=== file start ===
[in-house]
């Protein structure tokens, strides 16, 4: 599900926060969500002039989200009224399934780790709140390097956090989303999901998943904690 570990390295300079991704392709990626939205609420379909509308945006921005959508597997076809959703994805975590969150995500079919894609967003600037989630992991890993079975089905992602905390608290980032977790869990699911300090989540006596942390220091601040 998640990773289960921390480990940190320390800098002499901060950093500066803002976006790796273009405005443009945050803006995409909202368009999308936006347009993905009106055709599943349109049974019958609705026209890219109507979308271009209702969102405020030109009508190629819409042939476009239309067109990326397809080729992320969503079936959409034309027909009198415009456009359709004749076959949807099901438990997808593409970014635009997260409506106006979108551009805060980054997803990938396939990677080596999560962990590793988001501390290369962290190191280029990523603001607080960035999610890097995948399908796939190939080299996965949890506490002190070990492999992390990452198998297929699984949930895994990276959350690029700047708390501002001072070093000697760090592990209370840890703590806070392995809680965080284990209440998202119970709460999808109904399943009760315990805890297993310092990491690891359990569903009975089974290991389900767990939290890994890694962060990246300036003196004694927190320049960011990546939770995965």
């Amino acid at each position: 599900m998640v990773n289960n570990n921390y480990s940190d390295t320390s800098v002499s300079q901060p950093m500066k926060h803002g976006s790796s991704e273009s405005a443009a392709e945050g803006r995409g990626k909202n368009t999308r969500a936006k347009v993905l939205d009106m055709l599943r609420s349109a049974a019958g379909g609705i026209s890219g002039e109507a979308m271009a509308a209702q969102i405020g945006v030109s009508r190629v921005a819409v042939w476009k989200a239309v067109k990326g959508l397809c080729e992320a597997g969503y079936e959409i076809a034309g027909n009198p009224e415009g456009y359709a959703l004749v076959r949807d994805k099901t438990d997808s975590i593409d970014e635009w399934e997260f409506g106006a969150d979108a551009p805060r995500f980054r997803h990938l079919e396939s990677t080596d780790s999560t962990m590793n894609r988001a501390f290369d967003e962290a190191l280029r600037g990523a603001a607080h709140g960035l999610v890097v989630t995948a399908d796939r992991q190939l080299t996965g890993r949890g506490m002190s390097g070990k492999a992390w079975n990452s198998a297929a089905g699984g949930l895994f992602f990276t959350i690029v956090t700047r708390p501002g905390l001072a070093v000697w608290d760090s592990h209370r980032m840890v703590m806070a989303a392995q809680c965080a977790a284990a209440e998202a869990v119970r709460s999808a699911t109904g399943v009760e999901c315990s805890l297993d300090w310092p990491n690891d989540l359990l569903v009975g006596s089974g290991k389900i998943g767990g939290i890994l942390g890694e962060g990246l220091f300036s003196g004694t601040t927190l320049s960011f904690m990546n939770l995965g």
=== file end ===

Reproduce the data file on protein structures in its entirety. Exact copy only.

[in-house]
């Protein structure tokens, strides 16, 4: 599900926060969500002039989200009224399934780790709140390097956090989303999901998943904690 570990390295300079991704392709990626939205609420379909509308945006921005959508597997076809959703994805975590969150995500079919894609967003600037989630992991890993079975089905992602905390608290980032977790869990699911300090989540006596942390220091601040 998640990773289960921390480990940190320390800098002499901060950093500066803002976006790796273009405005443009945050803006995409909202368009999308936006347009993905009106055709599943349109049974019958609705026209890219109507979308271009209702969102405020030109009508190629819409042939476009239309067109990326397809080729992320969503079936959409034309027909009198415009456009359709004749076959949807099901438990997808593409970014635009997260409506106006979108551009805060980054997803990938396939990677080596999560962990590793988001501390290369962290190191280029990523603001607080960035999610890097995948399908796939190939080299996965949890506490002190070990492999992390990452198998297929699984949930895994990276959350690029700047708390501002001072070093000697760090592990209370840890703590806070392995809680965080284990209440998202119970709460999808109904399943009760315990805890297993310092990491690891359990569903009975089974290991389900767990939290890994890694962060990246300036003196004694927190320049960011990546939770995965």
């Amino acid at each position: 599900m998640v990773n289960n570990n921390y480990s940190d390295t320390s800098v002499s300079q901060p950093m500066k926060h803002g976006s790796s991704e273009s405005a443009a392709e945050g803006r995409g990626k909202n368009t999308r969500a936006k347009v993905l939205d009106m055709l599943r609420s349109a049974a019958g379909g609705i026209s890219g002039e109507a979308m271009a509308a209702q969102i405020g945006v030109s009508r190629v921005a819409v042939w476009k989200a239309v067109k990326g959508l397809c080729e992320a597997g969503y079936e959409i076809a034309g027909n009198p009224e415009g456009y359709a959703l004749v076959r949807d994805k099901t438990d997808s975590i593409d970014e635009w399934e997260f409506g106006a969150d979108a551009p805060r995500f980054r997803h990938l079919e396939s990677t080596d780790s999560t962990m590793n894609r988001a501390f290369d967003e962290a190191l280029r600037g990523a603001a607080h709140g960035l999610v890097v989630t995948a399908d796939r992991q190939l080299t996965g890993r949890g506490m002190s390097g070990k492999a992390w079975n990452s198998a297929a089905g699984g949930l895994f992602f990276t959350i690029v956090t700047r708390p501002g905390l001072a070093v000697w608290d760090s592990h209370r980032m840890v703590m806070a989303a392995q809680c965080a977790a284990a209440e998202a869990v119970r709460s999808a699911t109904g399943v009760e999901c315990s805890l297993d300090w310092p990491n690891d989540l359990l569903v009975g006596s089974g290991k389900i998943g767990g939290i890994l942390g890694e962060g990246l220091f300036s003196g004694t601040t927190l320049s960011f904690m990546n939770l995965g």